What are kilojoules (kj) or calories?
Energy is measured in kilojoules (kj) or calories, so when we refer to 'energy in' we actually mean 'kilojoules in' (the kilojoules in the food we have eaten).
Maintaining a healthy weight range is important for minimising the risk of many lifestyle diseases such as heart disease, some cancers and type 2 diabetes.
The best way to maintain a healthy weight is to match the energy you consume from food with the energy that your body uses up.
Energy in = Energy out
The table below is a guide to the estimated daily energy requirements for an ‘average’ person with low level of physical activity, eg sedentary work such as office work, and no strenuous exercise.
Actual energy needs for individuals will vary considerably depending on activity levels, body composition, state of health, age, weight and height.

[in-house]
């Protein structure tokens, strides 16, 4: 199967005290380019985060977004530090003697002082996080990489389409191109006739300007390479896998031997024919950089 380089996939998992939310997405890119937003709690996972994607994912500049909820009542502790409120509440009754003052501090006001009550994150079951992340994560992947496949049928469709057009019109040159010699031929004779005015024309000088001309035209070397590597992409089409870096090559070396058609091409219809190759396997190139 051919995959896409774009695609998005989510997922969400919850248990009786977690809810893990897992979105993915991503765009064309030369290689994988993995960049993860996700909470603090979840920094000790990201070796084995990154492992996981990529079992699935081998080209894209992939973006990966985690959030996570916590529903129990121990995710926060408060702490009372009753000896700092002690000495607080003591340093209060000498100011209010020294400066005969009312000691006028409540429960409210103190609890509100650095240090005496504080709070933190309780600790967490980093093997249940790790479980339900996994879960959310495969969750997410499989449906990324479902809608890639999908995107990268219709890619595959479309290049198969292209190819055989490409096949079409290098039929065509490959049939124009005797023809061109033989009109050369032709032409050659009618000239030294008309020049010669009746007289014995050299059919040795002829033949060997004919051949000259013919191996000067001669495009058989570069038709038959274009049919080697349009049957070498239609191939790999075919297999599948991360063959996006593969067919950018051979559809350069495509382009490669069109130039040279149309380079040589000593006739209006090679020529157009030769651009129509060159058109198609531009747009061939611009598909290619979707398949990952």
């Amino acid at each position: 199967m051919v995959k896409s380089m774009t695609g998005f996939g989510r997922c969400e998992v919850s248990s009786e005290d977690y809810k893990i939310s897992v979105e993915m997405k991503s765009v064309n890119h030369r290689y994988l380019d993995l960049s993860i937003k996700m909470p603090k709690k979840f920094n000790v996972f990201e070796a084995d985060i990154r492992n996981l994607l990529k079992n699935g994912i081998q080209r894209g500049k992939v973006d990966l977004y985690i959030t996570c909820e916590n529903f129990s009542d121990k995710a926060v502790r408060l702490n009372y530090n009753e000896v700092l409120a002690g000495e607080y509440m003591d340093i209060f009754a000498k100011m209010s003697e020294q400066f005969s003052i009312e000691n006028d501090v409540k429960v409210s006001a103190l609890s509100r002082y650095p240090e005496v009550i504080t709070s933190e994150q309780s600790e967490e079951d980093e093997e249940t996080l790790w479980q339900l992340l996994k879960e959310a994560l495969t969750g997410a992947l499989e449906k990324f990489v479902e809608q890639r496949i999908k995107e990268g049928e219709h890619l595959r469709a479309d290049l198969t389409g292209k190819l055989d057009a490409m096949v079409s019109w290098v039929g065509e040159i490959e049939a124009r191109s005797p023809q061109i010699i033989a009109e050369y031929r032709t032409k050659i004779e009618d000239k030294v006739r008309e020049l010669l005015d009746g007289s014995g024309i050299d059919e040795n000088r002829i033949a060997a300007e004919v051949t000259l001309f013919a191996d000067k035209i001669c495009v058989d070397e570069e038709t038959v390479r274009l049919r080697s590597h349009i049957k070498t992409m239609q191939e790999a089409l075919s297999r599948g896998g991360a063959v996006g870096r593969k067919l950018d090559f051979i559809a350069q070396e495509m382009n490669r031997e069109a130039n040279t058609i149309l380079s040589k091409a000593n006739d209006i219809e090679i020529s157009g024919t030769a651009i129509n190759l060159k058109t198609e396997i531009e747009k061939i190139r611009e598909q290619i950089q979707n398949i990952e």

Estimated daily energy requirement (kilojoules) for a sedentary person
(eg office work or study, no strenuous physical activity)
|Adults over 70 years||8300*||7200^|
Source: National Health and Medical Research Council, .
* estimated energy intake for male 180cm tall, 71.3kg
^ estimated energy intake for female 170cm tall, 63.6kg
The amount of energy delivered by the nutrients in food is as follows:
- Carbohydrates - 16.7 kj per gram
- Protein - 16.7 kj per gram
- Fat - 37.7 kj per gram
- Alcohol - 29.3 kj per gram
Source: National Health and Medical Research Council.
These figures represent the average amount of energy released from these nutrients
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